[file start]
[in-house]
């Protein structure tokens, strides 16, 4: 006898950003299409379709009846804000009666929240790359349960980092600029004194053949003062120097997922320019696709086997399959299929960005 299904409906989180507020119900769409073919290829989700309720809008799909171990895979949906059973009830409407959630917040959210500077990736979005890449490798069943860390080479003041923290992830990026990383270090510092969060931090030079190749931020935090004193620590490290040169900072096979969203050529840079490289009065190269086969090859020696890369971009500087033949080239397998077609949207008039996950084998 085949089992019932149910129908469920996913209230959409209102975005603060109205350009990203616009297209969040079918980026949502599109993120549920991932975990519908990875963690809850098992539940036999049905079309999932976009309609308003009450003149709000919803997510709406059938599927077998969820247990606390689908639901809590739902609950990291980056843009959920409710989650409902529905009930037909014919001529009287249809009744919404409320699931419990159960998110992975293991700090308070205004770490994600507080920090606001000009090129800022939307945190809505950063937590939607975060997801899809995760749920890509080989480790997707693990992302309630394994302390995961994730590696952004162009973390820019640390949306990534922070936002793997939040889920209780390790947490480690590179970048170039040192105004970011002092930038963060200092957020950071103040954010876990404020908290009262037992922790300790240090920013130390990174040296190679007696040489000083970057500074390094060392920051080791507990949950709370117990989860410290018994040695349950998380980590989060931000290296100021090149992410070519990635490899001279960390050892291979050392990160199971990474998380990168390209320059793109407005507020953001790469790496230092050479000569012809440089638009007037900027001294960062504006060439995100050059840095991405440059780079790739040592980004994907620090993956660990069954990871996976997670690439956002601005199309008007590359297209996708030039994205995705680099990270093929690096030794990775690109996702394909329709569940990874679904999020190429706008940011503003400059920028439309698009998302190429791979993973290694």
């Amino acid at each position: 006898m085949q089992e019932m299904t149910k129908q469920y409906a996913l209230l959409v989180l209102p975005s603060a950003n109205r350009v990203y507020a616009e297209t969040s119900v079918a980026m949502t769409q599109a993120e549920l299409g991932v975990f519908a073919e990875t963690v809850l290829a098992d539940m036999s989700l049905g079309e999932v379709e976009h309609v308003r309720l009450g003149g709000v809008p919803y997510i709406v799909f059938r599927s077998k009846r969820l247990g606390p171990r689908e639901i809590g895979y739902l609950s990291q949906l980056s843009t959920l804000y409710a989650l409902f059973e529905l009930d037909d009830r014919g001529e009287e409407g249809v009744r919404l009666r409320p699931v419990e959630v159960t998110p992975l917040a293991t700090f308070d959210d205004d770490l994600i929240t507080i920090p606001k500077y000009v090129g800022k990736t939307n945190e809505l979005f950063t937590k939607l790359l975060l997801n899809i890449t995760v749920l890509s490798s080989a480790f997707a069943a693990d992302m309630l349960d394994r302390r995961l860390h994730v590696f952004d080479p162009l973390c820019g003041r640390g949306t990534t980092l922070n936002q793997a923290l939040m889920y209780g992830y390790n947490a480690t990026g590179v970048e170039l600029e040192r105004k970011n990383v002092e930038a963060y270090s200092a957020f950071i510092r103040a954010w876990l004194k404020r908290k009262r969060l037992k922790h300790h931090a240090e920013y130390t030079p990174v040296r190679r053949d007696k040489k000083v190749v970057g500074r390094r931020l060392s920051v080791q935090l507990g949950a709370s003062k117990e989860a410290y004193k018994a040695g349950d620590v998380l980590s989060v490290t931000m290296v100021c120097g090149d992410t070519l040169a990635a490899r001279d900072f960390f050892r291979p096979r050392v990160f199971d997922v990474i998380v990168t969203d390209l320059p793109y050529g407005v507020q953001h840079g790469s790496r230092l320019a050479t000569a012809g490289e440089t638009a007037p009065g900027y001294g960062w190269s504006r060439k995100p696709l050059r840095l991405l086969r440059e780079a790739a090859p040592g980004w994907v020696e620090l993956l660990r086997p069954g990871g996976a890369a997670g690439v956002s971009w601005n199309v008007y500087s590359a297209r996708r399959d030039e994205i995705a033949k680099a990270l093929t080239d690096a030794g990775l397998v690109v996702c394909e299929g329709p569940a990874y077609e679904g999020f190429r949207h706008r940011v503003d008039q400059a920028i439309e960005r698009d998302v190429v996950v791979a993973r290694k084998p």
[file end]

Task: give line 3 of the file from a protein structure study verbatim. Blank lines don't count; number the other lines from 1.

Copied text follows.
């Amino acid at each position: 006898m085949q089992e019932m299904t149910k129908q469920y409906a996913l209230l959409v989180l209102p975005s603060a950003n109205r350009v990203y507020a616009e297209t969040s119900v079918a980026m949502t769409q599109a993120e549920l299409g991932v975990f519908a073919e990875t963690v809850l290829a098992d539940m036999s989700l049905g079309e999932v379709e976009h309609v308003r309720l009450g003149g709000v809008p919803y997510i709406v799909f059938r599927s077998k009846r969820l247990g606390p171990r689908e639901i809590g895979y739902l609950s990291q949906l980056s843009t959920l804000y409710a989650l409902f059973e529905l009930d037909d009830r014919g001529e009287e409407g249809v009744r919404l009666r409320p699931v419990e959630v159960t998110p992975l917040a293991t700090f308070d959210d205004d770490l994600i929240t507080i920090p606001k500077y000009v090129g800022k990736t939307n945190e809505l979005f950063t937590k939607l790359l975060l997801n899809i890449t995760v749920l890509s490798s080989a480790f997707a069943a693990d992302m309630l349960d394994r302390r995961l860390h994730v590696f952004d080479p162009l973390c820019g003041r640390g949306t990534t980092l922070n936002q793997a923290l939040m889920y209780g992830y390790n947490a480690t990026g590179v970048e170039l600029e040192r105004k970011n990383v002092e930038a963060y270090s200092a957020f950071i510092r103040a954010w876990l004194k404020r908290k009262r969060l037992k922790h300790h931090a240090e920013y130390t030079p990174v040296r190679r053949d007696k040489k000083v190749v970057g500074r390094r931020l060392s920051v080791q935090l507990g949950a709370s003062k117990e989860a410290y004193k018994a040695g349950d620590v998380l980590s989060v490290t931000m290296v100021c120097g090149d992410t070519l040169a990635a490899r001279d900072f960390f050892r291979p096979r050392v990160f199971d997922v990474i998380v990168t969203d390209l320059p793109y050529g407005v507020q953001h840079g790469s790496r230092l320019a050479t000569a012809g490289e440089t638009a007037p009065g900027y001294g960062w190269s504006r060439k995100p696709l050059r840095l991405l086969r440059e780079a790739a090859p040592g980004w994907v020696e620090l993956l660990r086997p069954g990871g996976a890369a997670g690439v956002s971009w601005n199309v008007y500087s590359a297209r996708r399959d030039e994205i995705a033949k680099a990270l093929t080239d690096a030794g990775l397998v690109v996702c394909e299929g329709p569940a990874y077609e679904g999020f190429r949207h706008r940011v503003d008039q400059a920028i439309e960005r698009d998302v190429v996950v791979a993973r290694k084998p």